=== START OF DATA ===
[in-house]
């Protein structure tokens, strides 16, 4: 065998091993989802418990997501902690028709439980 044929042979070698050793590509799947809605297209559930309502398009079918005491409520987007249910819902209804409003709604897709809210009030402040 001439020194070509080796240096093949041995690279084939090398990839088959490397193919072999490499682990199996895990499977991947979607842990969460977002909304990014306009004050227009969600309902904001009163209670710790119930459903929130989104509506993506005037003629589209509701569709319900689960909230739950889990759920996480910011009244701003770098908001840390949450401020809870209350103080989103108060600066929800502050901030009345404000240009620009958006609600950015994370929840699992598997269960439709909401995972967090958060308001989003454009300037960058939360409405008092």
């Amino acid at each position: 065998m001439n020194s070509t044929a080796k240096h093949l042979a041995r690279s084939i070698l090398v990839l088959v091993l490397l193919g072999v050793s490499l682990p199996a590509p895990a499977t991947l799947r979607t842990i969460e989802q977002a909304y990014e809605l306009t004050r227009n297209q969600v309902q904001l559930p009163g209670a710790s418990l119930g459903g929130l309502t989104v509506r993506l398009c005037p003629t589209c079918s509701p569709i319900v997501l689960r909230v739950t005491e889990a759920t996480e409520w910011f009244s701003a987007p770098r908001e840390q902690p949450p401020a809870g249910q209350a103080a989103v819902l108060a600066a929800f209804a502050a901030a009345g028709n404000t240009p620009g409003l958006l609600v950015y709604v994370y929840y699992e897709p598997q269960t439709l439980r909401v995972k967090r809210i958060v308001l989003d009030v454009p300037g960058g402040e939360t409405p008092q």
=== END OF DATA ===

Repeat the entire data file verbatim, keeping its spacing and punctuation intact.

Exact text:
[in-house]
């Protein structure tokens, strides 16, 4: 065998091993989802418990997501902690028709439980 044929042979070698050793590509799947809605297209559930309502398009079918005491409520987007249910819902209804409003709604897709809210009030402040 001439020194070509080796240096093949041995690279084939090398990839088959490397193919072999490499682990199996895990499977991947979607842990969460977002909304990014306009004050227009969600309902904001009163209670710790119930459903929130989104509506993506005037003629589209509701569709319900689960909230739950889990759920996480910011009244701003770098908001840390949450401020809870209350103080989103108060600066929800502050901030009345404000240009620009958006609600950015994370929840699992598997269960439709909401995972967090958060308001989003454009300037960058939360409405008092």
């Amino acid at each position: 065998m001439n020194s070509t044929a080796k240096h093949l042979a041995r690279s084939i070698l090398v990839l088959v091993l490397l193919g072999v050793s490499l682990p199996a590509p895990a499977t991947l799947r979607t842990i969460e989802q977002a909304y990014e809605l306009t004050r227009n297209q969600v309902q904001l559930p009163g209670a710790s418990l119930g459903g929130l309502t989104v509506r993506l398009c005037p003629t589209c079918s509701p569709i319900v997501l689960r909230v739950t005491e889990a759920t996480e409520w910011f009244s701003a987007p770098r908001e840390q902690p949450p401020a809870g249910q209350a103080a989103v819902l108060a600066a929800f209804a502050a901030a009345g028709n404000t240009p620009g409003l958006l609600v950015y709604v994370y929840y699992e897709p598997q269960t439709l439980r909401v995972k967090r809210i958060v308001l989003d009030v454009p300037g960058g402040e939360t409405p008092q």